Katie Johnson chosen as first ag ambassador for ISU, state of Iowa


Jen Hao Wong/Iowa State Daily

Sophomore Katie Johnson is the first National Collegiate Agriculture Ambassador from Iowa, specifically Iowa State. She presents to about agriculture.

Caitlin Deaver

Katie Johnson has been selected to be one of 20 National Collegiate Agriculture Ambassadors and is the first ambassador to be chosen from the state of Iowa and Iowa State University.

“It’s great to have Katie recognized in this way as a national ambassador,” said Brian Meyer, director of the College of Agriculture and Life Sciences Communications Service. “She is a student leader who wants to add her voice and experience to the conversations about agriculture, food and science.”

Johnson, sophomore in agricultural and life sciences education, applied to be an ambassador in May when she received an email from the College of Agriculture. She said it was her dream job and decided to apply.

The application process included sending in a resume and posting a video to YouTube of a mock presentation. Applicants were then interviewed over the phone.

“I have pretty strong presentation and communication skills [from my background in high school], and I conveyed an interest in agriculture,” Johnson said.

Johnson was chosen in July.

“It was the fourth of July [when I found out I was chosen],” Johnson said. “The fireworks really fit my mood.”

Johnson then attended training in North Carolina with the 19 other agriculture ambassadors from across the country. She was one of the youngest in attendance.

“I was definitely spoiled when I could spend time with people who get as excited about GMOs and the farm bill as me,” Johnson said.

Training took place in early August. Professors in the agriculture industry talked about giving presentations and the goals for the new ambassadors.

The biggest goal for an agriculture ambassador is to inform and educate their audiences on the various aspects of agriculture through presentations. Ambassadors are required to complete 30 hours of presentations and can present to clubs on their individual campus.

The workshops and topics Johnson covers include: agriculture advocacy, pollination, the dairy industry, GMOs, conventional agriculture, sustainability, agriculture issues and Feeding the World.

Ambassadors do everything themselves, like scheduling presentations and staying caught up with Congress’ legislation concerning agriculture to inform their audiences.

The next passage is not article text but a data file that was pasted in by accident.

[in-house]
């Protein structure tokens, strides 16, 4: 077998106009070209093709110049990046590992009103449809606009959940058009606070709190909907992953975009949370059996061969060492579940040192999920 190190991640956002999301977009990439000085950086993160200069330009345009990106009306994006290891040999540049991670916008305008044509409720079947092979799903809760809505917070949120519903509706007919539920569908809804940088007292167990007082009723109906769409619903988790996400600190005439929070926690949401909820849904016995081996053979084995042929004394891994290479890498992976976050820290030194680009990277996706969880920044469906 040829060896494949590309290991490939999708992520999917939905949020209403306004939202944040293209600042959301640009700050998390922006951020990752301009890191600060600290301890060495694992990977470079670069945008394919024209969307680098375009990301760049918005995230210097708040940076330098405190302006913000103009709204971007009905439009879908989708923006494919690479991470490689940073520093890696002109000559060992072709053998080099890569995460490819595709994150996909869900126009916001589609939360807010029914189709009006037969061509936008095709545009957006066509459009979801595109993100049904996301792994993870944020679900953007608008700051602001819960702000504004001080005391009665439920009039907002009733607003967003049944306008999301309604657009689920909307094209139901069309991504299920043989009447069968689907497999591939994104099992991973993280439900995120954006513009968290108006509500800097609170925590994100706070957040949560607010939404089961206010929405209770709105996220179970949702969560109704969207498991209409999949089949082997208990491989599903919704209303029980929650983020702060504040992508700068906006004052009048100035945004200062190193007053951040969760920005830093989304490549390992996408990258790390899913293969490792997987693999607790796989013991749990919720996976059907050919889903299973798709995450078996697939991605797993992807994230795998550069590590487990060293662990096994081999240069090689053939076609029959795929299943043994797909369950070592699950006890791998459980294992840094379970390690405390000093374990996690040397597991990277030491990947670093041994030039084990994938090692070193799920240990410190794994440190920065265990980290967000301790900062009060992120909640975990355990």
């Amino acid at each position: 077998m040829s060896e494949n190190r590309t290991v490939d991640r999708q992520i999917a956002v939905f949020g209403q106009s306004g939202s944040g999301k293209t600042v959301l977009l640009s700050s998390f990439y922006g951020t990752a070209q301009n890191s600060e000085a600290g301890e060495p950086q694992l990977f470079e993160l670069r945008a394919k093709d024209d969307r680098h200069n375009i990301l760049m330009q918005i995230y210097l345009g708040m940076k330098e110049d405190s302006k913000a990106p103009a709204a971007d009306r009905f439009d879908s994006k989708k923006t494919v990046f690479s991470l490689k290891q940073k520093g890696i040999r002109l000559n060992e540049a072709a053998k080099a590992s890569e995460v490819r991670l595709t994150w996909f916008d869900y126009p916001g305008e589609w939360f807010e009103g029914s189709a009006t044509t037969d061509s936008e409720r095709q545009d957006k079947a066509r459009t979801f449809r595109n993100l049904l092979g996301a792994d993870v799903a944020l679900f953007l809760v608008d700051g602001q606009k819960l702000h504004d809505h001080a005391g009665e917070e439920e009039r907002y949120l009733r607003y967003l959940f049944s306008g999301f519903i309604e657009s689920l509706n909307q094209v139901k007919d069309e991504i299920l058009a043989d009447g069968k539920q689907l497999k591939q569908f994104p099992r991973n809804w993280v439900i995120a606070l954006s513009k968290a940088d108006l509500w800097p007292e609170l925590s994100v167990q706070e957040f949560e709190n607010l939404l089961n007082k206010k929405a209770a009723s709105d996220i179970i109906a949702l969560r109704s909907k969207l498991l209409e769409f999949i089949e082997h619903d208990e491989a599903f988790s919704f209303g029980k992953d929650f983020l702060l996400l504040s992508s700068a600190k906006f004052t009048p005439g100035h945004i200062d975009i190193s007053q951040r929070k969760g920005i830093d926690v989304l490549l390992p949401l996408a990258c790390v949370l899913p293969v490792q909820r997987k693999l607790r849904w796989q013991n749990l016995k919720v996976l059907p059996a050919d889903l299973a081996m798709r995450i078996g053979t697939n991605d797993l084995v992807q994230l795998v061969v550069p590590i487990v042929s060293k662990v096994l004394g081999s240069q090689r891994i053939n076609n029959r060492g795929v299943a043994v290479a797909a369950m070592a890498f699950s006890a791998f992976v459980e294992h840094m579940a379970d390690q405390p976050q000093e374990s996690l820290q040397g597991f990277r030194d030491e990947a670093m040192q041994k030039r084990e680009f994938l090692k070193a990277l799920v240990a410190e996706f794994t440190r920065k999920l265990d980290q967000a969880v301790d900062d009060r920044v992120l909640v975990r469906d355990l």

“If you wear clothes and eat food, you’re connected with agriculture,” Johnson said. “It’s more important and relevant than a lot of people know.”

The workshops Johnson gives are for age-targeted audiences. Most of them are geared toward high school and college students, but some topics are geared toward elementary-age children, as well.

“I think agriculture is really important,” Johnson said. “A lot of extremist groups bash certain aspects of agriculture. I’m glad outreach programs can tell the other side of the story.”

Being the first agriculture ambassador from the state of Iowa and Iowa State, Johnson has already experienced the benefits of her position, which includes networking opportunities with future employers.

Johnson was surprised Iowa State had not had an ambassador before. She said ISU gave her the knowledge and opportunity to successfully do her dream job.

“[Iowa State] is maintaining its presence in the collegiate agriculture world,” Johnson said. “I would like to see continued involvement in this program from Iowa State students because I firmly believe ISU is one of the best universities one can attend for a career in agriculture.”

In the future, Johnson hopes to be a spokesperson for a commodity group within the agriculture industry.

“For our college, Katie is another shining example of how our students prepare themselves to take advantage of leadership opportunities, whether it’s on campus, nationally or internationally,” Meyer said.

If anyone would like to contact Johnson for a presentation, she can be reached at [email protected].